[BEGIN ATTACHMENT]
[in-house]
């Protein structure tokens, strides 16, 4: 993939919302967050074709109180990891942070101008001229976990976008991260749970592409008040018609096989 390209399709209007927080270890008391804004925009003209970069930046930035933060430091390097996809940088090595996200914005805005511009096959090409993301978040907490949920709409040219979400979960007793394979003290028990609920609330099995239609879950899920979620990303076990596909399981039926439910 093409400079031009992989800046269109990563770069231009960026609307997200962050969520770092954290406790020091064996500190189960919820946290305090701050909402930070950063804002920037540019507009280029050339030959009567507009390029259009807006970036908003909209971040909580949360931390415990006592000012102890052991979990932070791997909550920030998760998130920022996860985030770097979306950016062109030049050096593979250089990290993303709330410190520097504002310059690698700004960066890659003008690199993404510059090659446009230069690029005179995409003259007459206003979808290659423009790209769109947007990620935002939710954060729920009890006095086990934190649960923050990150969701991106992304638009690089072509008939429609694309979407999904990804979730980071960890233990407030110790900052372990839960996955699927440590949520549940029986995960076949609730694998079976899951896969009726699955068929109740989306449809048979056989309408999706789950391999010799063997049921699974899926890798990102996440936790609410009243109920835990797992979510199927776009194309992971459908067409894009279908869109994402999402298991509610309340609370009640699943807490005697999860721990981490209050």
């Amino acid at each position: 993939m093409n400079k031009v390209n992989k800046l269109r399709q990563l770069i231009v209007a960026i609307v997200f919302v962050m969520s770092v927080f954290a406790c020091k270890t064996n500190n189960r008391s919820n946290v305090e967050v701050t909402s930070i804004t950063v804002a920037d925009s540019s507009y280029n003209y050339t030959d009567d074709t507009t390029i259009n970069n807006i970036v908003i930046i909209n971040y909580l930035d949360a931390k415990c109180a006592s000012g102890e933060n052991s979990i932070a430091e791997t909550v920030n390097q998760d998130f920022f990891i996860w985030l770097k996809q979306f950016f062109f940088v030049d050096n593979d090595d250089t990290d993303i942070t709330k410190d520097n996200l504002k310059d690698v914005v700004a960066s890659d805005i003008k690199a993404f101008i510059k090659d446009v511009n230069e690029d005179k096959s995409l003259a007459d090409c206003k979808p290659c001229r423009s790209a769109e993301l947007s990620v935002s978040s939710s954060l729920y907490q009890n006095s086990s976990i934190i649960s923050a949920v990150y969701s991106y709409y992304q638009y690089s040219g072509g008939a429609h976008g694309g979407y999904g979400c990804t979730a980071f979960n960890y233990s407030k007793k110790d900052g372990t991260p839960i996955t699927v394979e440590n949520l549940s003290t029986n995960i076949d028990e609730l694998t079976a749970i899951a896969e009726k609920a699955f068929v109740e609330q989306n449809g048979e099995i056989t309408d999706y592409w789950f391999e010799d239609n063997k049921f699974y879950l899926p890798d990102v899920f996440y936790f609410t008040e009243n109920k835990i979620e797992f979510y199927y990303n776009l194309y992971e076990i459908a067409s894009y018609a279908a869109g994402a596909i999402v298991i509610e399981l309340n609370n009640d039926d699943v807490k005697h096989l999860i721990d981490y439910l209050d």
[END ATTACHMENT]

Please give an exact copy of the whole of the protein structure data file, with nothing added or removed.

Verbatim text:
[in-house]
């Protein structure tokens, strides 16, 4: 993939919302967050074709109180990891942070101008001229976990976008991260749970592409008040018609096989 390209399709209007927080270890008391804004925009003209970069930046930035933060430091390097996809940088090595996200914005805005511009096959090409993301978040907490949920709409040219979400979960007793394979003290028990609920609330099995239609879950899920979620990303076990596909399981039926439910 093409400079031009992989800046269109990563770069231009960026609307997200962050969520770092954290406790020091064996500190189960919820946290305090701050909402930070950063804002920037540019507009280029050339030959009567507009390029259009807006970036908003909209971040909580949360931390415990006592000012102890052991979990932070791997909550920030998760998130920022996860985030770097979306950016062109030049050096593979250089990290993303709330410190520097504002310059690698700004960066890659003008690199993404510059090659446009230069690029005179995409003259007459206003979808290659423009790209769109947007990620935002939710954060729920009890006095086990934190649960923050990150969701991106992304638009690089072509008939429609694309979407999904990804979730980071960890233990407030110790900052372990839960996955699927440590949520549940029986995960076949609730694998079976899951896969009726699955068929109740989306449809048979056989309408999706789950391999010799063997049921699974899926890798990102996440936790609410009243109920835990797992979510199927776009194309992971459908067409894009279908869109994402999402298991509610309340609370009640699943807490005697999860721990981490209050």
């Amino acid at each position: 993939m093409n400079k031009v390209n992989k800046l269109r399709q990563l770069i231009v209007a960026i609307v997200f919302v962050m969520s770092v927080f954290a406790c020091k270890t064996n500190n189960r008391s919820n946290v305090e967050v701050t909402s930070i804004t950063v804002a920037d925009s540019s507009y280029n003209y050339t030959d009567d074709t507009t390029i259009n970069n807006i970036v908003i930046i909209n971040y909580l930035d949360a931390k415990c109180a006592s000012g102890e933060n052991s979990i932070a430091e791997t909550v920030n390097q998760d998130f920022f990891i996860w985030l770097k996809q979306f950016f062109f940088v030049d050096n593979d090595d250089t990290d993303i942070t709330k410190d520097n996200l504002k310059d690698v914005v700004a960066s890659d805005i003008k690199a993404f101008i510059k090659d446009v511009n230069e690029d005179k096959s995409l003259a007459d090409c206003k979808p290659c001229r423009s790209a769109e993301l947007s990620v935002s978040s939710s954060l729920y907490q009890n006095s086990s976990i934190i649960s923050a949920v990150y969701s991106y709409y992304q638009y690089s040219g072509g008939a429609h976008g694309g979407y999904g979400c990804t979730a980071f979960n960890y233990s407030k007793k110790d900052g372990t991260p839960i996955t699927v394979e440590n949520l549940s003290t029986n995960i076949d028990e609730l694998t079976a749970i899951a896969e009726k609920a699955f068929v109740e609330q989306n449809g048979e099995i056989t309408d999706y592409w789950f391999e010799d239609n063997k049921f699974y879950l899926p890798d990102v899920f996440y936790f609410t008040e009243n109920k835990i979620e797992f979510y199927y990303n776009l194309y992971e076990i459908a067409s894009y018609a279908a869109g994402a596909i999402v298991i509610e399981l309340n609370n009640d039926d699943v807490k005697h096989l999860i721990d981490y439910l209050d």